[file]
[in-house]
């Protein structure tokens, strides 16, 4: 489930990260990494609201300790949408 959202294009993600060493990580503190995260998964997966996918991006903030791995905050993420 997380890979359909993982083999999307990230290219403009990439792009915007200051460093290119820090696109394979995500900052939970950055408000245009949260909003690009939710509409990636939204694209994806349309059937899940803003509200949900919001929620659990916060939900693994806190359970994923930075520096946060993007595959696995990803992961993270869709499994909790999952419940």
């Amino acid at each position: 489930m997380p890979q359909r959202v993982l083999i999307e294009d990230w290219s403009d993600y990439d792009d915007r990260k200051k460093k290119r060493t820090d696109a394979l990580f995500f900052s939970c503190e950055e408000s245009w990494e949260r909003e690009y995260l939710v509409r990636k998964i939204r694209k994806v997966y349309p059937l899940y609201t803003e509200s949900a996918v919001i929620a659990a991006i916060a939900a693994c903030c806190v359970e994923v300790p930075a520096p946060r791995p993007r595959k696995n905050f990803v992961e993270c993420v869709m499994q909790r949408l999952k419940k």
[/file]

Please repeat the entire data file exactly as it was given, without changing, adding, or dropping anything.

[in-house]
């Protein structure tokens, strides 16, 4: 489930990260990494609201300790949408 959202294009993600060493990580503190995260998964997966996918991006903030791995905050993420 997380890979359909993982083999999307990230290219403009990439792009915007200051460093290119820090696109394979995500900052939970950055408000245009949260909003690009939710509409990636939204694209994806349309059937899940803003509200949900919001929620659990916060939900693994806190359970994923930075520096946060993007595959696995990803992961993270869709499994909790999952419940």
């Amino acid at each position: 489930m997380p890979q359909r959202v993982l083999i999307e294009d990230w290219s403009d993600y990439d792009d915007r990260k200051k460093k290119r060493t820090d696109a394979l990580f995500f900052s939970c503190e950055e408000s245009w990494e949260r909003e690009y995260l939710v509409r990636k998964i939204r694209k994806v997966y349309p059937l899940y609201t803003e509200s949900a996918v919001i929620a659990a991006i916060a939900a693994c903030c806190v359970e994923v300790p930075a520096p946060r791995p993007r595959k696995n905050f990803v992961e993270c993420v869709m499994q909790r949408l999952k419940k």